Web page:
The Tranquility of Non-Addiction

– Noble Eightfold Path | Thoughts of Renunciation –

The Four Noble Truths

TODAY, WE WILL CONTINUE our exploration of thought as it relates to the Buddha’s Eightfold Path. To quickly recap, in the last episode, we went over some general exercises to begin opening us to the world of thought. Specifically, I invited you to start organizing your thoughts into two camps: (1) those motivated by goodwill and (2) those by ill-will.

I asked you to explore the energetic imprints and consequences of these two types of thought. And suggested that, as you move toward thoughts of goodwill, you will find more happiness and ease in your life, which in turn will lead to more concentration and awareness, which in turn will lead to more wisdom, insight, and understanding, which will lead to yet more peace and joy, and so your life will spiral upward.

I also emphasized that thoughts shape our morality, our footprints on the world. And that thoughts, or aims and intentions, in turn, both shape and are shaped by our worldview, our understanding, our beliefs. So, when our views haven’t been rigorously examined, when we see only the surface appearance of experience, when our understanding doesn’t align with the Dharma, then our intentions will lead to unhelpful, if not harmful, actions and consequences, both internally and externally.

If, for example, your view of the good life is measured in terms of wealth, status, or possession, then you will aspire to no more than wealth, status, or possession. The result isn’t happiness, peace, or freedom. It’s suffering, suffering born out of unexamined intentions, out of a delusion that has you centered in greed, centered in suffering. And as you work toward this aim, you are also creating the conditions to hurt others, since your end is not the peace and happiness of yourself or others, but merely wealth, status, or possession. What’s the cost of this aim?

It is through understanding that our suffering is liberated, through understanding the Four Noble Truths — the truth of ill-being and its cause, and the truth of well-being and its cause. And again, an understanding not born from dogma but from your own direct investigation.

*  *  *

What thoughts and intentions unfold when you examine directly in your own life the Four Noble Truths?

Renunciation, Kindness, & Compassion

Find out for yourself. But I’ll bet you, one, that when you apply your direct understanding of the Four Noble Truths to your self, to your own situation, to your own interior, this understanding will lead to thoughts or intentions of renunciation.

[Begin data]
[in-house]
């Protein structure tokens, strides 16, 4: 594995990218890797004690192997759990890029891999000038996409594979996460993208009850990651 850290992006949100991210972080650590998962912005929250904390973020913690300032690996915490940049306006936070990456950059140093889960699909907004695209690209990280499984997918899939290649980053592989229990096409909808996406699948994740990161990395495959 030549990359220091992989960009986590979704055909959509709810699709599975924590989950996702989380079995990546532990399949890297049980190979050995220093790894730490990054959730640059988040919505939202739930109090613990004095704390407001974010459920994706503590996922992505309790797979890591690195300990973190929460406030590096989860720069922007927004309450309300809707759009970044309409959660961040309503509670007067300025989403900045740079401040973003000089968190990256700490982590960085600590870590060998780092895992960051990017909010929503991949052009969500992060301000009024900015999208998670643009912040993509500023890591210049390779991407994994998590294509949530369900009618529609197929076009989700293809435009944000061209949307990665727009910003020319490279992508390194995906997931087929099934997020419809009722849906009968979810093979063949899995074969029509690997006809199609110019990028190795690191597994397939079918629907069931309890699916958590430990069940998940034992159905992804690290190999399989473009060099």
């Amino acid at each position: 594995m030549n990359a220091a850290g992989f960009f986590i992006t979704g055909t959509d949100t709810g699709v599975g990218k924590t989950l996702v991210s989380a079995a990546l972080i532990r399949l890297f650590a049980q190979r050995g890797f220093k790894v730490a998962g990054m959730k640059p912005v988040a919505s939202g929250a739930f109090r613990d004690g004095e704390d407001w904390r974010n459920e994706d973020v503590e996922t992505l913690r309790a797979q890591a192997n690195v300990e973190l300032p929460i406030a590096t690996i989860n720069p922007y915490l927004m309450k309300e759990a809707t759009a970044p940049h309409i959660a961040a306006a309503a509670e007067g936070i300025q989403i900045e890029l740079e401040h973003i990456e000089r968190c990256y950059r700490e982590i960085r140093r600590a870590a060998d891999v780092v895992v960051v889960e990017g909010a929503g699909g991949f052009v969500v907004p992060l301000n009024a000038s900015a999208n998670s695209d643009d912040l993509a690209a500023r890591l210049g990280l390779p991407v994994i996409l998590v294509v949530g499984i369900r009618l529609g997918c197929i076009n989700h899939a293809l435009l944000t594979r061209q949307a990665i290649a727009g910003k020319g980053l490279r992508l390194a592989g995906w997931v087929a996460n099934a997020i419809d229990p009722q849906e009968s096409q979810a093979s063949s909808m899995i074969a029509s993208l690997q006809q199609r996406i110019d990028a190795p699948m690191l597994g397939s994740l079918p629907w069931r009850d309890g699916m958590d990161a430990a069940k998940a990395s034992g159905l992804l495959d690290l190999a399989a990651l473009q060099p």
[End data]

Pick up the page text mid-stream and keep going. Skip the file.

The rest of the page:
When we see how our lives are saturated with dis-ease and agitation, and we understand from our own direct investigation that this dis-ease comes from craving or clinging to things, the mind naturally begins to move toward renunciation. Stockholm Syndrome no longer deludes us and we stop clinging to that which keeps us imprisoned, to that which strips us of our joy, peace, and freedom.

And, two, when you apply it to your relationship with the world and to your relationships with others, you will experience more and more thoughts or intentions of loving-kindness and compassion. But we’ll explore these another time.

Today, we’re going to explore thoughts or intentions of renunciation and how these thoughts or intentions can blanket us with an overwhelming sense of peace, joy, and freedom.


The first thing I should say about renunciation, which the Buddha said himself, is that we shouldn’t let go of our desires because our desires are morally evil, but because, when we cling to them, we suffer.

Now let me be clear, I’m not asking you to leave everything behind to go join a monastery. I’m not even asking you to abandon all your desires, like chocolate or coffee or hot showers. Desires in themselves, again, are not bad. Desires only become a problem when we cling to them.

My intention is simply to point you to the guiding principal: our suffering is alleviated by eradicating craving in our lives, and progress in this direction is made to the extent we overcome craving. This will inevitably necessitate renunciation.

The Intention of Seeking Truth

One of the biggest obstacles we face with renunciation is that when we try to let go of attachment, we often encounter a powerful inner resistance. The mind does not want to let go. After all, it has cultivated a strong habit over many years to gain, grasp, hold onto, and posses its desires, that which brings it comfort and pleasure. At first, it might seem impossible to break this habit. You might even agree it’s necessary to find lasting peace, and may even want to leave craving behind. But when it comes down to it, the mind recoils and hardens its grip around the desire.

How, then, do we break the chains of craving?

One way that has been tried with little to no success is to repress our desires, to drive them away out of fear, disgust, and hatred. The problem here is that this method doesn’t resolve the problem but only pushes it deeper inward, where it grows in the shadows.